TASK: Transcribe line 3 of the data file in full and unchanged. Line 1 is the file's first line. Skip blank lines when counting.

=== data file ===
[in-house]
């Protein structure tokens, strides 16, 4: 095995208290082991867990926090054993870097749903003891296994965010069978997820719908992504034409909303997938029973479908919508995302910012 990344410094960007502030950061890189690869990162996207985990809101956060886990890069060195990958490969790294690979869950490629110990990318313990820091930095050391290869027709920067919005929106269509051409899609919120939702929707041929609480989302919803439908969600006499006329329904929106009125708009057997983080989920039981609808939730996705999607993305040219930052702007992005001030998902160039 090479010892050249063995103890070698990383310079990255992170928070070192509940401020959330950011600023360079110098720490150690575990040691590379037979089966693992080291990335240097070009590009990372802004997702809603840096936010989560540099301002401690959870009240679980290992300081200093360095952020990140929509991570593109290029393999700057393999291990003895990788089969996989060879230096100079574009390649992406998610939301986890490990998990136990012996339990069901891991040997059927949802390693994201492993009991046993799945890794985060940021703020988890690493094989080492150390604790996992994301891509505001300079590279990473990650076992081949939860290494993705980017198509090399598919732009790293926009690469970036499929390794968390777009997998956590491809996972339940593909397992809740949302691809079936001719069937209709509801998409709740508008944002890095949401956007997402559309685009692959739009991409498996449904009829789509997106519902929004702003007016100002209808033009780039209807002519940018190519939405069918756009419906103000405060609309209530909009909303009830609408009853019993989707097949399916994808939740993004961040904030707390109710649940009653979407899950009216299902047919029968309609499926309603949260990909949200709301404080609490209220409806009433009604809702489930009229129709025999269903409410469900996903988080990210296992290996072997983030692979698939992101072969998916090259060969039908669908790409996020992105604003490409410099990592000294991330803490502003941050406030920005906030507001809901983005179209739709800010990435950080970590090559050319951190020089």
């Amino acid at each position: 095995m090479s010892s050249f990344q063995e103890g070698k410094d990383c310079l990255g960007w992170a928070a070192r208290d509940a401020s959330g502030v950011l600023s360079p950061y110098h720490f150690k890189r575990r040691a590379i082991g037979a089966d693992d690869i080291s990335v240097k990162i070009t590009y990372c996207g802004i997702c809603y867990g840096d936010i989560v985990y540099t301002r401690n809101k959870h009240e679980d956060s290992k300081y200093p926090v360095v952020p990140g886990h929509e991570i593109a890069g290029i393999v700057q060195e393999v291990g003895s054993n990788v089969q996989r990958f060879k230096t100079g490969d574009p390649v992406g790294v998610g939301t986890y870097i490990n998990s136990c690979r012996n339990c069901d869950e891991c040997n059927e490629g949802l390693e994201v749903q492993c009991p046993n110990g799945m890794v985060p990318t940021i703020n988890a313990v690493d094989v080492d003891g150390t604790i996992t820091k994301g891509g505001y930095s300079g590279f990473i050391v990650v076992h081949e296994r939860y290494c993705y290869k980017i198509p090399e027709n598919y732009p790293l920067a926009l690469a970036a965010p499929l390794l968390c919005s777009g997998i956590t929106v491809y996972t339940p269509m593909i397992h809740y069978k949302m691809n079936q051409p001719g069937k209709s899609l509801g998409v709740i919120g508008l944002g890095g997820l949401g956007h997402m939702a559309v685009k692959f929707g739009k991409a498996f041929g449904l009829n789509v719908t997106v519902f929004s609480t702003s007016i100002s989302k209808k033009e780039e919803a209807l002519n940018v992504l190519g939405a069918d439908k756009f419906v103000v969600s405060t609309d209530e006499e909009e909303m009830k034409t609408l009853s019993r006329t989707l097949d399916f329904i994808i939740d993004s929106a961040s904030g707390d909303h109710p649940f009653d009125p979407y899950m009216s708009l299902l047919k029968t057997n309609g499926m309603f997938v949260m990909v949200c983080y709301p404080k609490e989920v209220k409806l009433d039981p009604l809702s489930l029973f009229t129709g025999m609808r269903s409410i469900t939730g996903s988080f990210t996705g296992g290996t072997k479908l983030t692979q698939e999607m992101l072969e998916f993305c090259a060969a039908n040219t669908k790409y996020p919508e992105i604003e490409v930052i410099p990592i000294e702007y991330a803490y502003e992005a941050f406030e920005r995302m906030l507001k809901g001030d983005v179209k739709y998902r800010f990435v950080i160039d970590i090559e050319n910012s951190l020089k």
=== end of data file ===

């Amino acid at each position: 095995m090479s010892s050249f990344q063995e103890g070698k410094d990383c310079l990255g960007w992170a928070a070192r208290d509940a401020s959330g502030v950011l600023s360079p950061y110098h720490f150690k890189r575990r040691a590379i082991g037979a089966d693992d690869i080291s990335v240097k990162i070009t590009y990372c996207g802004i997702c809603y867990g840096d936010i989560v985990y540099t301002r401690n809101k959870h009240e679980d956060s290992k300081y200093p926090v360095v952020p990140g886990h929509e991570i593109a890069g290029i393999v700057q060195e393999v291990g003895s054993n990788v089969q996989r990958f060879k230096t100079g490969d574009p390649v992406g790294v998610g939301t986890y870097i490990n998990s136990c690979r012996n339990c069901d869950e891991c040997n059927e490629g949802l390693e994201v749903q492993c009991p046993n110990g799945m890794v985060p990318t940021i703020n988890a313990v690493d094989v080492d003891g150390t604790i996992t820091k994301g891509g505001y930095s300079g590279f990473i050391v990650v076992h081949e296994r939860y290494c993705y290869k980017i198509p090399e027709n598919y732009p790293l920067a926009l690469a970036a965010p499929l390794l968390c919005s777009g997998i956590t929106v491809y996972t339940p269509m593909i397992h809740y069978k949302m691809n079936q051409p001719g069937k209709s899609l509801g998409v709740i919120g508008l944002g890095g997820l949401g956007h997402m939702a559309v685009k692959f929707g739009k991409a498996f041929g449904l009829n789509v719908t997106v519902f929004s609480t702003s007016i100002s989302k209808k033009e780039e919803a209807l002519n940018v992504l190519g939405a069918d439908k756009f419906v103000v969600s405060t609309d209530e006499e909009e909303m009830k034409t609408l009853s019993r006329t989707l097949d399916f329904i994808i939740d993004s929106a961040s904030g707390d909303h109710p649940f009653d009125p979407y899950m009216s708009l299902l047919k029968t057997n309609g499926m309603f997938v949260m990909v949200c983080y709301p404080k609490e989920v209220k409806l009433d039981p009604l809702s489930l029973f009229t129709g025999m609808r269903s409410i469900t939730g996903s988080f990210t996705g296992g290996t072997k479908l983030t692979q698939e999607m992101l072969e998916f993305c090259a060969a039908n040219t669908k790409y996020p919508e992105i604003e490409v930052i410099p990592i000294e702007y991330a803490y502003e992005a941050f406030e920005r995302m906030l507001k809901g001030d983005v179209k739709y998902r800010f990435v950080i160039d970590i090559e050319n910012s951190l020089k």